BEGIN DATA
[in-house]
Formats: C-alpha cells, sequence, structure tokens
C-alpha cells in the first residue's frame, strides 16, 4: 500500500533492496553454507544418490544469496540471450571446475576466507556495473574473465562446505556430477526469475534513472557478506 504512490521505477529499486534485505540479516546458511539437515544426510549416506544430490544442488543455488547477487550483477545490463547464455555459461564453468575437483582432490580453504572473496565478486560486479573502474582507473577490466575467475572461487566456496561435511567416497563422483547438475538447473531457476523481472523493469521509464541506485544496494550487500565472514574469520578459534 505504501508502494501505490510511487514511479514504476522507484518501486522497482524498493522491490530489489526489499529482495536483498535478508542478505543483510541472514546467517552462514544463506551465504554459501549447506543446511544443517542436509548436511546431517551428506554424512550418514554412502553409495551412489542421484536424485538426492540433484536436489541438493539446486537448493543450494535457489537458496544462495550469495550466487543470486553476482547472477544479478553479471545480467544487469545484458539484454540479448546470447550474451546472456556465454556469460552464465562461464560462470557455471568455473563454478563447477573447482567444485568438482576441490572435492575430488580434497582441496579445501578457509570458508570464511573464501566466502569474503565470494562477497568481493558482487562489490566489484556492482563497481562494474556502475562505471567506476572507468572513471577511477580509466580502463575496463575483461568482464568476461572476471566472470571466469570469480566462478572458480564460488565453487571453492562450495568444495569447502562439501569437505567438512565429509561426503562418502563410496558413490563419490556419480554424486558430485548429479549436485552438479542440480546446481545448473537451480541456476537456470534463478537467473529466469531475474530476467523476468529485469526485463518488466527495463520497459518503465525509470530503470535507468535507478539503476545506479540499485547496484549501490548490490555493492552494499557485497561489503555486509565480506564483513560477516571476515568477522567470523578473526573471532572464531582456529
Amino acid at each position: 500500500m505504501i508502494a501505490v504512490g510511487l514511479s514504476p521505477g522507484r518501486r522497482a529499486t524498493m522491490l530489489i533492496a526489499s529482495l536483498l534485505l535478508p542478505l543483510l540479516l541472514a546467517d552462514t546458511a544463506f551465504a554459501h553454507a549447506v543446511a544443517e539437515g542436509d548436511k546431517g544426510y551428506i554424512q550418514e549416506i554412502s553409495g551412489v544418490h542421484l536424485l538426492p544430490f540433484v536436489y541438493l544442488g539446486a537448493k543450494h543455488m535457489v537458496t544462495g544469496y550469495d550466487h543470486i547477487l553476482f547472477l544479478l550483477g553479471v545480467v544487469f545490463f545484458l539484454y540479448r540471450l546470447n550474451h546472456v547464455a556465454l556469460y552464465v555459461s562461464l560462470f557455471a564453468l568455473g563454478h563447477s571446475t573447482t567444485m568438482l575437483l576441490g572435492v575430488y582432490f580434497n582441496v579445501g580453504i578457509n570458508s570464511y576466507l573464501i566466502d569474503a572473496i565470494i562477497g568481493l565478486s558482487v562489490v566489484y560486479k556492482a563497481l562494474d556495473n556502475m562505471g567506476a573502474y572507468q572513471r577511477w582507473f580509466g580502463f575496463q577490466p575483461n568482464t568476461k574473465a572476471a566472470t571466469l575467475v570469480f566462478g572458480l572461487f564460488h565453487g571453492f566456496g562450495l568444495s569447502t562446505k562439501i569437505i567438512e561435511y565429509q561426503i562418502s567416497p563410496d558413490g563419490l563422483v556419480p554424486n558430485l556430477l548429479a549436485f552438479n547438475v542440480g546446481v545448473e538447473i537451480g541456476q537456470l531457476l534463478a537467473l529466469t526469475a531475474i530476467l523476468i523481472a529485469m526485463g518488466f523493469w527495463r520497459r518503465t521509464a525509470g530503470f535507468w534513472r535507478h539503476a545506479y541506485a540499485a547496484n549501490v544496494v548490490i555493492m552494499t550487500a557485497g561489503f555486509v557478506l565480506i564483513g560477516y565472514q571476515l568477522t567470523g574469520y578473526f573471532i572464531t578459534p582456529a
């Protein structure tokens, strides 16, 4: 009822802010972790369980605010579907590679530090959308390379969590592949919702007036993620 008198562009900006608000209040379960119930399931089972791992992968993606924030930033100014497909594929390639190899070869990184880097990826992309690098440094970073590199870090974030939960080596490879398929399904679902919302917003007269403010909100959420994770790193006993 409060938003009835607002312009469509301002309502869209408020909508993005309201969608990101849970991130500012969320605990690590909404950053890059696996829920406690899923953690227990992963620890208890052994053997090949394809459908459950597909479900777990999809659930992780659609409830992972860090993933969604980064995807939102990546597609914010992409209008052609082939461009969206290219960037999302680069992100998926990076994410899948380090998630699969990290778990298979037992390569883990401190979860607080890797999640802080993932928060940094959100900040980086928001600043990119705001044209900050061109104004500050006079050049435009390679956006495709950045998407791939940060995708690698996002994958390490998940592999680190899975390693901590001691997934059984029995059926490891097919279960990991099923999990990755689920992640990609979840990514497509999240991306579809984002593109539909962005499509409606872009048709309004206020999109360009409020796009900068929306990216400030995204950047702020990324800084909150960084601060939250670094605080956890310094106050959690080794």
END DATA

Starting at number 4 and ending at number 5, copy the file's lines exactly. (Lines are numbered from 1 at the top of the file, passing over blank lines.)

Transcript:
Amino acid at each position: 500500500m505504501i508502494a501505490v504512490g510511487l514511479s514504476p521505477g522507484r518501486r522497482a529499486t524498493m522491490l530489489i533492496a526489499s529482495l536483498l534485505l535478508p542478505l543483510l540479516l541472514a546467517d552462514t546458511a544463506f551465504a554459501h553454507a549447506v543446511a544443517e539437515g542436509d548436511k546431517g544426510y551428506i554424512q550418514e549416506i554412502s553409495g551412489v544418490h542421484l536424485l538426492p544430490f540433484v536436489y541438493l544442488g539446486a537448493k543450494h543455488m535457489v537458496t544462495g544469496y550469495d550466487h543470486i547477487l553476482f547472477l544479478l550483477g553479471v545480467v544487469f545490463f545484458l539484454y540479448r540471450l546470447n550474451h546472456v547464455a556465454l556469460y552464465v555459461s562461464l560462470f557455471a564453468l568455473g563454478h563447477s571446475t573447482t567444485m568438482l575437483l576441490g572435492v575430488y582432490f580434497n582441496v579445501g580453504i578457509n570458508s570464511y576466507l573464501i566466502d569474503a572473496i565470494i562477497g568481493l565478486s558482487v562489490v566489484y560486479k556492482a563497481l562494474d556495473n556502475m562505471g567506476a573502474y572507468q572513471r577511477w582507473f580509466g580502463f575496463q577490466p575483461n568482464t568476461k574473465a572476471a566472470t571466469l575467475v570469480f566462478g572458480l572461487f564460488h565453487g571453492f566456496g562450495l568444495s569447502t562446505k562439501i569437505i567438512e561435511y565429509q561426503i562418502s567416497p563410496d558413490g563419490l563422483v556419480p554424486n558430485l556430477l548429479a549436485f552438479n547438475v542440480g546446481v545448473e538447473i537451480g541456476q537456470l531457476l534463478a537467473l529466469t526469475a531475474i530476467l523476468i523481472a529485469m526485463g518488466f523493469w527495463r520497459r518503465t521509464a525509470g530503470f535507468w534513472r535507478h539503476a545506479y541506485a540499485a547496484n549501490v544496494v548490490i555493492m552494499t550487500a557485497g561489503f555486509v557478506l565480506i564483513g560477516y565472514q571476515l568477522t567470523g574469520y578473526f573471532i572464531t578459534p582456529a
């Protein structure tokens, strides 16, 4: 009822802010972790369980605010579907590679530090959308390379969590592949919702007036993620 008198562009900006608000209040379960119930399931089972791992992968993606924030930033100014497909594929390639190899070869990184880097990826992309690098440094970073590199870090974030939960080596490879398929399904679902919302917003007269403010909100959420994770790193006993 409060938003009835607002312009469509301002309502869209408020909508993005309201969608990101849970991130500012969320605990690590909404950053890059696996829920406690899923953690227990992963620890208890052994053997090949394809459908459950597909479900777990999809659930992780659609409830992972860090993933969604980064995807939102990546597609914010992409209008052609082939461009969206290219960037999302680069992100998926990076994410899948380090998630699969990290778990298979037992390569883990401190979860607080890797999640802080993932928060940094959100900040980086928001600043990119705001044209900050061109104004500050006079050049435009390679956006495709950045998407791939940060995708690698996002994958390490998940592999680190899975390693901590001691997934059984029995059926490891097919279960990991099923999990990755689920992640990609979840990514497509999240991306579809984002593109539909962005499509409606872009048709309004206020999109360009409020796009900068929306990216400030995204950047702020990324800084909150960084601060939250670094605080956890310094106050959690080794």